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Monday, October 05, 2009


L-R: Terry Jones, Graham Chapman (R.I.P.), John Cleese, Eric Idle, Terry Gilliam, Michael Palin. Fucking geniuses all.

Today marks the fortieth anniversary of MONTY PYTHON'S FLYING CIRCUS, a landmark in comedy and still one of the most balls-out bizarre things ever to pollute the televised airwaves and warp the minds of youth, first in the United Kingdom and then later here in the United States.

There are few things in life that I find funnier than MONTY PYTHON'S FLYING CIRCUS and that includes the Python's subsequent work (although I do love that stuff too), and next to the Warner Brothers animated cartoons and NATIONAL LAMPOON (circa 1975-1983) there is no more significant influence on my sense of humor. I accidentally stumbled across the show one night back in 1975 (or thereabouts) during its initial run on Channel 13, a local PBS station, and I just didn't know what to make of a comedy show featuring Hell's Grannies, trippy animation, and a bunch of British weirdoes dressed as women and shrilly shrieking about a bunch of shit that didn't make sense. In fact none of it made a lick of sense, but it did make me laugh my ass off and got me interested enough to tune in again the following week. And the week after that. And so on for year after year.

The musical "What the fuck?"-ness of "Anything Goes."

I truly love the utterly insane work of the Pythons during that seminal series, followed and enjoyed much of their later work, both Python-related and not, and I openly wept when Graham Chapman, my favorite of the lot, died of cancer. In fact, if I may be totally honest, even though I've never met them I always looked upon the Pythons as beloved uncles who influenced me with their "I don't give a fuck what people think" attitude and refreshing offensiveness, especially considering that my generation found them during a time when comedy was mostly a wasteland of bland, "safe" family comedy. Python hit the comedic landscape with the impact of an aggressively stupid, tasteless and silly thermonuclear warhead packed with rude language, weird historical references, nonsensical songs (their version of "Anything Goes" being of particular note), and god knows what all else.

The short but sweet insanity of "Dad's Pooves," an alleged new BBC sitcom about "the wacky exploits of the oddest couple you've ever seen" who exist in "the kooky, oddball, laugh-a-minute, fun aplenty world of unnatural sexual practices." That's future BRAZIL director Terry Gilliam in the women's undies wielding the whip of sausages. NOTE: this sketch aired forever when the show was seen on PBS and other venues, so why was it missing when the series hit VHS and does it remain an omission on DVD? Anyone out there have an explanation for that?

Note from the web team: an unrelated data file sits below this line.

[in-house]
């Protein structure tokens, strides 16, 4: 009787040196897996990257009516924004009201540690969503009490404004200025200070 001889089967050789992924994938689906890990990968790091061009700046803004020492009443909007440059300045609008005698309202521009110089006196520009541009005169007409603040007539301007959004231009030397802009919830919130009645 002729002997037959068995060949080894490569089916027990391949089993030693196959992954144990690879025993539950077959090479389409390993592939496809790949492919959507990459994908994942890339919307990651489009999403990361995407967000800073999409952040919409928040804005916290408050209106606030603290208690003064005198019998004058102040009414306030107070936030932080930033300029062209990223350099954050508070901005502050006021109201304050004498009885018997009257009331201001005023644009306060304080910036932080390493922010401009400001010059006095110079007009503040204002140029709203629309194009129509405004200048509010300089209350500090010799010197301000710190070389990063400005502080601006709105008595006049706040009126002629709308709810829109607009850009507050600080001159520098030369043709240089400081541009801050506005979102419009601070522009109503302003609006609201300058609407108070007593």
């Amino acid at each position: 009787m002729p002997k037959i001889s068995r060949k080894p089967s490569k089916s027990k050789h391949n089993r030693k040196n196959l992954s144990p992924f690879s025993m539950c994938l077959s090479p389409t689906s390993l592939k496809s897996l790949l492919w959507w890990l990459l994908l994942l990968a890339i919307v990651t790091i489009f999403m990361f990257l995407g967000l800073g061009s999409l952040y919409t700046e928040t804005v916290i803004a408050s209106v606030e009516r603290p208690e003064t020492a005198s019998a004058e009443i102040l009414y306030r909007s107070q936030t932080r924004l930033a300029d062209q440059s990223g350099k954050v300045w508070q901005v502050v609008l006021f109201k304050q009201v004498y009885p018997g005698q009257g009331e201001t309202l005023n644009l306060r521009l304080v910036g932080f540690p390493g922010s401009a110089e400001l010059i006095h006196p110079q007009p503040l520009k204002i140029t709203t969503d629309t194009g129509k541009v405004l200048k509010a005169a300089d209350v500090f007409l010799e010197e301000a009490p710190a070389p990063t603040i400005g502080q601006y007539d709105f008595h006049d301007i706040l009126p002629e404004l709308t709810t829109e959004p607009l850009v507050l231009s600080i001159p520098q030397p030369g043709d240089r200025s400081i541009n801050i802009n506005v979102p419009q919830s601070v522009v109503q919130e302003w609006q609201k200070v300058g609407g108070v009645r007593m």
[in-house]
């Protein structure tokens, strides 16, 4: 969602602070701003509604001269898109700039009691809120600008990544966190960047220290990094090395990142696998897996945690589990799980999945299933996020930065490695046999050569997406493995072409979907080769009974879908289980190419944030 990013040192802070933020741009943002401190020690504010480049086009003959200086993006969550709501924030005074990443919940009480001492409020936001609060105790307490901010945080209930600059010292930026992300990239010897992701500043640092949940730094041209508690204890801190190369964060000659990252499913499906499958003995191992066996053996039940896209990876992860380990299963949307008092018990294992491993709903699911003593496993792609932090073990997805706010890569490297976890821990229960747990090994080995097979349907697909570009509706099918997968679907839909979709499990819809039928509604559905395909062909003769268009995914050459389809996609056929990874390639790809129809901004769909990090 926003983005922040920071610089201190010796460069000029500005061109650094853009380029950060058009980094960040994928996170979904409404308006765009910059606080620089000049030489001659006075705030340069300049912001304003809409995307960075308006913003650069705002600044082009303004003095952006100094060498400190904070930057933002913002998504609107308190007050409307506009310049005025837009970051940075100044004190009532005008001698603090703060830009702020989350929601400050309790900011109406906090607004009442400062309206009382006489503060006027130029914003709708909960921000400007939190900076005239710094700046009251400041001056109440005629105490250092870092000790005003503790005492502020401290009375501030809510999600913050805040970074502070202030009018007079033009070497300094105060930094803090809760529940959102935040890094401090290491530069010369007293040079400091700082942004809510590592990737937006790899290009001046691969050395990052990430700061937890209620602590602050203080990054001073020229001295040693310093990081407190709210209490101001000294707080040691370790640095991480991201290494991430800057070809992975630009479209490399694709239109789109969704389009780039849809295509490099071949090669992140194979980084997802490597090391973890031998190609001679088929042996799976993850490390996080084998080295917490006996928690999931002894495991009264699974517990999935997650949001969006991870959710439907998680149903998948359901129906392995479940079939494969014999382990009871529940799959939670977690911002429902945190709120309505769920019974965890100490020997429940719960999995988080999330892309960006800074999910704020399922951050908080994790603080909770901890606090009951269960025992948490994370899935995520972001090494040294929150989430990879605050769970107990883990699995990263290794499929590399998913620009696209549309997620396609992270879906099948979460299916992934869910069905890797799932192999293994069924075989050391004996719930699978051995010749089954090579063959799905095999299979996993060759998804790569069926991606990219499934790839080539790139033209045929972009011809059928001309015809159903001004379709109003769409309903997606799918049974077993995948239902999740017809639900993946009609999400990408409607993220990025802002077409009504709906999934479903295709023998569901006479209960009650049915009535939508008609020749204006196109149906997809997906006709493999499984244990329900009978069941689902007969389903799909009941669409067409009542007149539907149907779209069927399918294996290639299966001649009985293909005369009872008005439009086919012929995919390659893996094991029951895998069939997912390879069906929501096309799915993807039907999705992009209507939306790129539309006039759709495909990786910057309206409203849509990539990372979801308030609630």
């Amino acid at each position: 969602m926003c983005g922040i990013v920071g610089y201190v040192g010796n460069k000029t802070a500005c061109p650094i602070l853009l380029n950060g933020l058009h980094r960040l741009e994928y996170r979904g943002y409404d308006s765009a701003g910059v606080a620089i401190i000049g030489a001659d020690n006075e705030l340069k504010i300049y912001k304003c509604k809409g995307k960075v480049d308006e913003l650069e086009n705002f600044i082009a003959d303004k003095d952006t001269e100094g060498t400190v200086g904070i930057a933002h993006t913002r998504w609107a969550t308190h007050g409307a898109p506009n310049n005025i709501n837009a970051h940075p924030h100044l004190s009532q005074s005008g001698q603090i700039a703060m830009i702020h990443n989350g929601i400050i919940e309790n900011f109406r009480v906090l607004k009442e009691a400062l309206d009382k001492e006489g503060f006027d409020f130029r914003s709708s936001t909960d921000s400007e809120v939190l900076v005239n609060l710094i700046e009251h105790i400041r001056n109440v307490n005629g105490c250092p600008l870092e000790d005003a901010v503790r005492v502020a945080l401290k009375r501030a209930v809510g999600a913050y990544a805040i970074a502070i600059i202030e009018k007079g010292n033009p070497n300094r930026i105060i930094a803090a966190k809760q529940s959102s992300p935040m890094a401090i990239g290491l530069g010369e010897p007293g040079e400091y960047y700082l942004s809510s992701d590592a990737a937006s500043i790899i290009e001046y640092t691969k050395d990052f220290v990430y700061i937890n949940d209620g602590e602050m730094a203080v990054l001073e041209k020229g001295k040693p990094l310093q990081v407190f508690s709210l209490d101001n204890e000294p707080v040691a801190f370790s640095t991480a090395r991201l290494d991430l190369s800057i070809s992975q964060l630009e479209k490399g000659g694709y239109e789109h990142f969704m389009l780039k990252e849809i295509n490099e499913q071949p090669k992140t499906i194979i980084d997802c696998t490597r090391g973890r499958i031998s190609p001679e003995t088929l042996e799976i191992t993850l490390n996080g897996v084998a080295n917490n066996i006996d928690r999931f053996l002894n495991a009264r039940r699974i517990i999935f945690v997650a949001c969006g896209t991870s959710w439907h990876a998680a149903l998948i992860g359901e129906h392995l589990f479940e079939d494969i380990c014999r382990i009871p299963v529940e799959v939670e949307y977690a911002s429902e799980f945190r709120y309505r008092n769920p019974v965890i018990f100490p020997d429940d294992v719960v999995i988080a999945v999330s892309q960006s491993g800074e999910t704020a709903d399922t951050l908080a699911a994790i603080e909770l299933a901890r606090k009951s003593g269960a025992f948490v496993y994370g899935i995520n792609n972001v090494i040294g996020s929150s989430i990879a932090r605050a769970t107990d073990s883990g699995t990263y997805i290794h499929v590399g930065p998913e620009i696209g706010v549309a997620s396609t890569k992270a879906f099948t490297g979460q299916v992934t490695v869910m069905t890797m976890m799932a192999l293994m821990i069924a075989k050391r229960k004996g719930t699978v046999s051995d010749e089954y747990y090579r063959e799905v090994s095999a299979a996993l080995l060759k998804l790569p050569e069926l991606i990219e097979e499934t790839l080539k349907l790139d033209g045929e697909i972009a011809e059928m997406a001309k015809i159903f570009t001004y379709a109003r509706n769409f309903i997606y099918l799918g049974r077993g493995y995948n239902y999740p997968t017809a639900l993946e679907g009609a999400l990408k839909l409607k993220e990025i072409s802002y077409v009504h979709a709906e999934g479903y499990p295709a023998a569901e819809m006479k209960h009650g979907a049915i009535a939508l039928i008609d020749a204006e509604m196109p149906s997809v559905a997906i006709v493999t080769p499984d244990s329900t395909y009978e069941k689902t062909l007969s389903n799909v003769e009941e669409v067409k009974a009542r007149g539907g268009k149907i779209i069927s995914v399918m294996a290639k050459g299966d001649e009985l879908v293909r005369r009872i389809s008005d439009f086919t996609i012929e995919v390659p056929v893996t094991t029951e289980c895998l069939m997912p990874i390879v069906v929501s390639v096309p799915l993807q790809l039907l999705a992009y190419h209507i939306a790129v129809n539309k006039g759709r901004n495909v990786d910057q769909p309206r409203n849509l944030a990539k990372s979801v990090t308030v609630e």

It was and still is idiotic as hell, and we would all be much poorer had it never happened, so I extend the warmest of thanks and a heartfelt "Happy Anniversary" to the mad geniuses behind MONTY PYTHON'S FLYING CIRCUS. Thanks for everything, guys. And never, ever voluntarily be normal.

Tea with Mr. Neutron: about as normal as it gets in the world of MONTY PYTHON'S FLYING CIRCUS.


Satyrblade said...

Yeah. Same here. My Dad introduced me to Python back in '75 or so. He called me into the TV room and invited me to sit down and watch Flying Circus with him. I was fascinated. He said, "I thought you might enjoy this." He was right. I was nine or so back then. Thanks, Dad. Score another one for you.

(Dad also hooked me on horror flicks, Godzilla, EC Comics, Edgar Allen Poe, Playboy Magazine, the Gor novels, Lord of the Rings, and bands like Vanilla Fudge, The Doors, the Rolling Stones, Janis Joplin, Queen and King Crimson. The Doo-Wop thing never took, though...)

Rolls said...

Oddly enough my oldest friend (I've known him since I was 7) introduced me to BOTH the Beatles and Python. Nobody except for my Mom has ever had a more positive influence on my life.

I had been away for summer vacation but when I returned he insisted I watch something called The Holy Grail. I was skeptic at first and was preparing myself for a boring experience. From the first gag (when you hear the clip clops and then see the two bits of coconut that are actually making the sounds) I was theirs. I couldn't believe the level of invention, the endless flow of great gags and memorable phrases. I couldn't believe these guys were human. Unfortunately Graham Chapman's passing proved that they were all too human after all. I love these guys down to the ground.
God bless them!